Critics say Department of Corrections’s new execution policy lacks transparency

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OKLAHOMA-- Charles Warner was the first death row inmate to be executed under new protocol in the state of Oklahoma.

Warner was sentenced to death for the rape and murder an 11-month-old baby girl, Adrianna Waller.

Legal experts say last night’s ruling from the U.S. Supreme Court will set a new precedent as civil rights advocates argue for more transparency.

Warner’s execution started more than an hour late because officials were waiting on a decision from the U.S. Supreme Court.

That decision was a close one – 5 to 4 – to reject a stay of execution. Legal experts say at least for now, future executions will continue to go forward, even with a very controversial new protocol.

The decision came down around 6:20 p.m., and Warner’s execution moved forward.

Some justices were concerned about Midazolam, the controversial sedative used in Clayton Lockett’s execution last April.

“There seems to be animosity amongst the court about this drug protocol. The language of Justice Sotomayor was so angry in a sense,” Legal analyst David McKenzie says. “I think her feeling was ‘let's get a little more evidence before we do anything on this.’”

Department of Corrections’s new protocol only allows 5 journalists to be witnesses, down from 12.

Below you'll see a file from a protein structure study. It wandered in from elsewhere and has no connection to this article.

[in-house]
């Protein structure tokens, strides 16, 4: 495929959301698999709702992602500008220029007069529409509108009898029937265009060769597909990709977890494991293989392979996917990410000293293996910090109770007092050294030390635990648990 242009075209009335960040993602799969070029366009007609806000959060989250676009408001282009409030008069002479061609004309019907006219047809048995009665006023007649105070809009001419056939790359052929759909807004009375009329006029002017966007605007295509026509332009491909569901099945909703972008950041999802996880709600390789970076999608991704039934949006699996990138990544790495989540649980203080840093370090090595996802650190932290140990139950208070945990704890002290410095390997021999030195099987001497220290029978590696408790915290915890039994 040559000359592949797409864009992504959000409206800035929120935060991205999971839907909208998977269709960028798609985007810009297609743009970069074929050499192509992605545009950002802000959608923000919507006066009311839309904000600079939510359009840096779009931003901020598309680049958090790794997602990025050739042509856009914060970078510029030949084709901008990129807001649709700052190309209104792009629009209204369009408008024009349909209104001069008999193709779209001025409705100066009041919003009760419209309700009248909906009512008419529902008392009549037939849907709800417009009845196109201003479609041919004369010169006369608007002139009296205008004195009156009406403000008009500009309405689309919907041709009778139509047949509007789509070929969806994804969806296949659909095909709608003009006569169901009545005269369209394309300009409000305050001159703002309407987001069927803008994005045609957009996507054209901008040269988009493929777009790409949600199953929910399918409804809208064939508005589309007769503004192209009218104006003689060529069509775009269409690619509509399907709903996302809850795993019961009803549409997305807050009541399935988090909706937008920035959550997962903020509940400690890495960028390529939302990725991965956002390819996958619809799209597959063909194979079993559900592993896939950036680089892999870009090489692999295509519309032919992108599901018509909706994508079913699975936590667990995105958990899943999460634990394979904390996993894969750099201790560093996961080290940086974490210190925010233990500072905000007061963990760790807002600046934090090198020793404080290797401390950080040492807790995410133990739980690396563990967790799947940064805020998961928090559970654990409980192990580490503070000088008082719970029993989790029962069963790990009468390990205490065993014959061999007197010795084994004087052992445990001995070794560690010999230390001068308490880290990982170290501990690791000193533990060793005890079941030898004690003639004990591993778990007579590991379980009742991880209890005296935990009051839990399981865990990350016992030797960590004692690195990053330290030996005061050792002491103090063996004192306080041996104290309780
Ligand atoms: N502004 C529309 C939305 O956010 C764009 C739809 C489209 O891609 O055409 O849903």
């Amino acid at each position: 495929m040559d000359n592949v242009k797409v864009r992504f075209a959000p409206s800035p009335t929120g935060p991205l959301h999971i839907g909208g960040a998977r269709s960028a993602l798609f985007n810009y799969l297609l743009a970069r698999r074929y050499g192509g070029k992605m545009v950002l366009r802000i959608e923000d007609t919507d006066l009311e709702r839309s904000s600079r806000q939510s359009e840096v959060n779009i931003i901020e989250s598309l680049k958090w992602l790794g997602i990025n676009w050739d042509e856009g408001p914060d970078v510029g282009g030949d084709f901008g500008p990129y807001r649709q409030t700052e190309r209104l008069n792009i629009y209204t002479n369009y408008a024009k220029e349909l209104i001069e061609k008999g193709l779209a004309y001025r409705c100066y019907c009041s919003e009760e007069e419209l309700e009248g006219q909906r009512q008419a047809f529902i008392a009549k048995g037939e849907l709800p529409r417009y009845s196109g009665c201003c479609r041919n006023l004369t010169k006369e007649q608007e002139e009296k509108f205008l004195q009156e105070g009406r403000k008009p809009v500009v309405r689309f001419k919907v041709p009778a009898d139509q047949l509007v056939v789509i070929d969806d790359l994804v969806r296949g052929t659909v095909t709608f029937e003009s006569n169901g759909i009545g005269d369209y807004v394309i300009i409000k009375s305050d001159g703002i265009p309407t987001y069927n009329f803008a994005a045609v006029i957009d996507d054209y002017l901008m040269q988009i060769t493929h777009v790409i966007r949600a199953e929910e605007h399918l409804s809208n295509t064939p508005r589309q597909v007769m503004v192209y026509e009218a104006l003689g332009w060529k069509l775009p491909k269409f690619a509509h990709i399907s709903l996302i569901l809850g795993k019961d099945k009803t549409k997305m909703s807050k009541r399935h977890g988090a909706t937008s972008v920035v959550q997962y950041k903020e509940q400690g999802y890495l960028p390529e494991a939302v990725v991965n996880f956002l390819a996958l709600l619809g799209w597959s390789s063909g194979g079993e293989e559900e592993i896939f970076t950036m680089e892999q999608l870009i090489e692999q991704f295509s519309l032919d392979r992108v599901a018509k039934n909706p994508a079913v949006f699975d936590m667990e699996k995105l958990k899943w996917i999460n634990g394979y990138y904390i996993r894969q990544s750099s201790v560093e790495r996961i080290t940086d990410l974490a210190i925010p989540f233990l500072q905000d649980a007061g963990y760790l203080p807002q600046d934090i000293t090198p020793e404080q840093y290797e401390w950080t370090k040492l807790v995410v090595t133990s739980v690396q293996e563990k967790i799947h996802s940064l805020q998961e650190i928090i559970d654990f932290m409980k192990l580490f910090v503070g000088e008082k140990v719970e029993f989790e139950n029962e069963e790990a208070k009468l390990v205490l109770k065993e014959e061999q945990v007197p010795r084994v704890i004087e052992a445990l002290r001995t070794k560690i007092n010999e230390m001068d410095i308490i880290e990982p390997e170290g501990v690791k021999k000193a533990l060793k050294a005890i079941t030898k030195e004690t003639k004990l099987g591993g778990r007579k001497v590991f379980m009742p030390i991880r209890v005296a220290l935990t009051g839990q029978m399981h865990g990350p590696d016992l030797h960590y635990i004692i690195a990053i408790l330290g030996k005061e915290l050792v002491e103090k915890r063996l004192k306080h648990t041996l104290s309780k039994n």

“This is the state acting at its greatest authority, the government operating at its greatest capacity, and we should have more sets of witnesses, not fewer,” American Civil Liberties Union of Oklahoma Executive Director Ryan Kiesel said.

The ACLU says after Lockett’s execution, there should be more transparency, not less.

“I  think what the state is trying to do is limit the number of individuals who can report perspectives to the public in the event something goes wrong,” Kiesel said.

Thursday, it appeared the sedative worked.

Under the new protocol, Warner’s microphone was turned off after his last words.

We heard him through the window saying “my body’s on fire” about a minute after the execution began.

“We then inject them with a paralytic, which makes it impossible for them to rise up off the table, to make any motions, to let us know whether or not they're in excruciating pain the following pain could cause them,” Kiesel said.

DOC officials say even if there’s space, they won’t allow more journalists inside the witness room.

None of Adrianna Waller’s family were present Thursday night.

She would be 18-years-old now.

The next execution in our state is in less than 2 weeks.

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